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Morning glory flowers contain lysergic alkaloids, which can cause gastrointestinal upset, agitation, tremors, disorientation, and ataxia in dogs. The seeds pose the greatest risk and could potentially cause hallucinations, so if your dog ingests them, take them to a vet.

Mountain Laurel

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Mountain laurel contains grayanotoxins, which, when ingested by a dog, can lead to drooling, vomiting, diarrhea, weakness, and cardiac issues. This plant is similar in toxicity to rhododendrons and azaleas, so early intervention with veterinary care is critical to preventing more severe outcomes.

Autumn Crocus

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This lilac-colored flower contains colchicine, a highly toxic alkaloid. The American College of Veterinary Pharmacists warns that all parts of the plant are poisonous for dogs and that common “signs of toxicity include thirst, difficulty swallowing, abdominal pain, vomiting, diarrhea, weakness, and shock.”

Peace Lily

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This popular potted plant contains calcium oxalate crystals, which cause oral irritation, pain, excessive drooling, vomiting, and difficulty swallowing when ingested by dogs. Although this plant isn’t as toxic as others, its symptoms can still be distressing for dogs.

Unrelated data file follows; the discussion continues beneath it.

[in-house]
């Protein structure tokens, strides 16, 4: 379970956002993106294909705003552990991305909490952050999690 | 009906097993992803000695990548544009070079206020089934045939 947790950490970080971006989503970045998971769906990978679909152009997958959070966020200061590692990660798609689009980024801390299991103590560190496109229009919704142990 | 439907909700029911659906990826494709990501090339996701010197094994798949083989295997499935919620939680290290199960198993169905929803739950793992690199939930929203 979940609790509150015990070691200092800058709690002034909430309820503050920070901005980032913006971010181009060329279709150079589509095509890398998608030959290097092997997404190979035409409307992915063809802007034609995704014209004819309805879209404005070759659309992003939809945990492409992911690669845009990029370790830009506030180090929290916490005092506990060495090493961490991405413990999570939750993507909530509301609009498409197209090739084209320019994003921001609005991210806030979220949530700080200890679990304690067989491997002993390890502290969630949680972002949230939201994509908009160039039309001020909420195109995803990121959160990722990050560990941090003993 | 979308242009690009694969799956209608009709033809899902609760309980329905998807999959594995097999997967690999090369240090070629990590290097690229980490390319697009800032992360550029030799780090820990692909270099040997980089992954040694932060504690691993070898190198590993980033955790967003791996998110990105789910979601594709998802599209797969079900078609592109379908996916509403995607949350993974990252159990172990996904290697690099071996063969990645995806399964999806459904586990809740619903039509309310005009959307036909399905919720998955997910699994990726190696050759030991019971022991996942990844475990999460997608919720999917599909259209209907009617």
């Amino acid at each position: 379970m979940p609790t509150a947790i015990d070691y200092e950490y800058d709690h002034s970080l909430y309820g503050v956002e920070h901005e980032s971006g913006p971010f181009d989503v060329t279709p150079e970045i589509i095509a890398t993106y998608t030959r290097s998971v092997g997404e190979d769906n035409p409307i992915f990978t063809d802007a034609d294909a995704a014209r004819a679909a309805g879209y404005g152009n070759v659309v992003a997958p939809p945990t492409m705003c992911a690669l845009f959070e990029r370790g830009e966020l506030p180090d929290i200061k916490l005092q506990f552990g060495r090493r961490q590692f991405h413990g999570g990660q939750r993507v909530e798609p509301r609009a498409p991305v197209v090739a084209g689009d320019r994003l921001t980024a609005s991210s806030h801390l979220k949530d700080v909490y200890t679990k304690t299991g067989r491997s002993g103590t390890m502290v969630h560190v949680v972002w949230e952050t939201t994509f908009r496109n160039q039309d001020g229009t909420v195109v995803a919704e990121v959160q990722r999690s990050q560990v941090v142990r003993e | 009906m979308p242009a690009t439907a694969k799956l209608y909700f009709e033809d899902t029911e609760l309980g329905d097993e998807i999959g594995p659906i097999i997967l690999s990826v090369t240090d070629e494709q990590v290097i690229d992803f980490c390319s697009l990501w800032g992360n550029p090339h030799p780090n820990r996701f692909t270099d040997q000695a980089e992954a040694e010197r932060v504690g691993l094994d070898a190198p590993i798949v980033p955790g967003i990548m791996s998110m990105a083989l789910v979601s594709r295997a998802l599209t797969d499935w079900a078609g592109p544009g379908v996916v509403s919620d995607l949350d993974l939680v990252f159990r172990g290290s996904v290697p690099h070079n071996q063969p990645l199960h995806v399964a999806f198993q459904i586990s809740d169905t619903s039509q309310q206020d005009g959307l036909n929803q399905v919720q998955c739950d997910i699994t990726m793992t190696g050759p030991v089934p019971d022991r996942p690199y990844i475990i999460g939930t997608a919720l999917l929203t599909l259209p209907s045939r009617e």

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Philodendrons are one of the most common houseplants and contain insoluble calcium oxalates, which pose a risk to dogs. Ingesting part of the philodendron leaf can cause oral pain, drooling, vomiting, and difficulty swallowing.


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The yew is known for its distinctive red seeds and can grow into a large tree. All parts of the yew are toxic and contain taxine, a compound that can cause central nervous system damage, breathing difficulties, dilated pupils, and life-threatening changes in heart rate in dogs.


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Hydrangeas are a popular choice for gardens but contain cyanogenic glycosides, which release cyanide when chewed, leading to potential oxygen deprivation at the cellular level. Although it is rarely fatal, dogs ingesting hydrangeas should prompt a call to the vet for advice on monitoring and care.